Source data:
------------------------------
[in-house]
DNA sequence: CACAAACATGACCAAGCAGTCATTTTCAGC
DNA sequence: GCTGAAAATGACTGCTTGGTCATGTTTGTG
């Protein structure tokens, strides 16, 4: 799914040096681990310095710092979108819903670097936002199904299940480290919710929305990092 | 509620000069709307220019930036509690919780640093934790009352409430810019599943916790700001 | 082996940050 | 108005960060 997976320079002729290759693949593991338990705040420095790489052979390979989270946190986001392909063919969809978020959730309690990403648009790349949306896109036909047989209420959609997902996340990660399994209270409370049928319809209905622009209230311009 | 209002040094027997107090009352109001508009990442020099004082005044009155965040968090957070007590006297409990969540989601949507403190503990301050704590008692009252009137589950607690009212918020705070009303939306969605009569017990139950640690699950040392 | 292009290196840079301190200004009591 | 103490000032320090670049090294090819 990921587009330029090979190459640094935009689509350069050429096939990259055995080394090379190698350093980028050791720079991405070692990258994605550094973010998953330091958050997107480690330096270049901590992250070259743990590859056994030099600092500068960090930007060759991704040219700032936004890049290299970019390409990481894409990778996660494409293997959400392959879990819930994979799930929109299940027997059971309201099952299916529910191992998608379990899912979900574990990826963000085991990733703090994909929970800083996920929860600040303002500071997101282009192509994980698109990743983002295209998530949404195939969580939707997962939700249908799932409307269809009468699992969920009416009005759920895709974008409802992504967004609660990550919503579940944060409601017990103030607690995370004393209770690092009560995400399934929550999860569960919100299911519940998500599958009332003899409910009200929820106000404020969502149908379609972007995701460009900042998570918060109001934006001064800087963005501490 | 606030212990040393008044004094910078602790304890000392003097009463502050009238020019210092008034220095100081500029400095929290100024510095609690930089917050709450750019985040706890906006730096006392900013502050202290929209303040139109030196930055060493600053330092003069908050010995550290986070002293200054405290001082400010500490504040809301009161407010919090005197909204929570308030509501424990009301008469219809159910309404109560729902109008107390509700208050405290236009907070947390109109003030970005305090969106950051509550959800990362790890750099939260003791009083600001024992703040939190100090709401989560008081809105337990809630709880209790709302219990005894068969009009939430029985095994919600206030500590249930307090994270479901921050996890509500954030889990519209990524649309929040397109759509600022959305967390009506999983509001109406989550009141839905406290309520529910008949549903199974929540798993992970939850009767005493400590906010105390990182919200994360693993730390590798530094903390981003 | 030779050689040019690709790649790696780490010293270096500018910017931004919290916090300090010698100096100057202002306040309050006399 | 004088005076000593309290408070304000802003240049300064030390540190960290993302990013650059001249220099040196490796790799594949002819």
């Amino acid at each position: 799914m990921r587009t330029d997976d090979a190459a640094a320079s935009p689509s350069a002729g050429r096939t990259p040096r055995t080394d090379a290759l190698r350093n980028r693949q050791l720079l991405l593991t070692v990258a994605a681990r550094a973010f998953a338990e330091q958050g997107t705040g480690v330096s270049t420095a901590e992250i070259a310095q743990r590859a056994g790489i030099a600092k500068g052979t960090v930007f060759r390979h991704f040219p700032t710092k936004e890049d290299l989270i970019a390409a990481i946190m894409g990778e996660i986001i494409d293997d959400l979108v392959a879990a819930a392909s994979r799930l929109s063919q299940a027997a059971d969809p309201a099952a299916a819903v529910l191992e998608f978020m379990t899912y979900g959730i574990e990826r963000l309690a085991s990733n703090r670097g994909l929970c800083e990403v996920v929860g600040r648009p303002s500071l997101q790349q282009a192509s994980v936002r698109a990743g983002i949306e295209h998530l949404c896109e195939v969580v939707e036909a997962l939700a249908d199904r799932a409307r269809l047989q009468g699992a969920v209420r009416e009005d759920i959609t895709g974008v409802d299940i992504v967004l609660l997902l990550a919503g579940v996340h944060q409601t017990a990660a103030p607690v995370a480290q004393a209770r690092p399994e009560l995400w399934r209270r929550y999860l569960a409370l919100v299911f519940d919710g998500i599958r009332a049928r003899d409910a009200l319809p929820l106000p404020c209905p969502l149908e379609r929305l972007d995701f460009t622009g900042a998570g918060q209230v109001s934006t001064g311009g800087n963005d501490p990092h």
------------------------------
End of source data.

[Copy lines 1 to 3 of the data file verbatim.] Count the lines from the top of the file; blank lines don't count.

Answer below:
[in-house]
DNA sequence: CACAAACATGACCAAGCAGTCATTTTCAGC
DNA sequence: GCTGAAAATGACTGCTTGGTCATGTTTGTG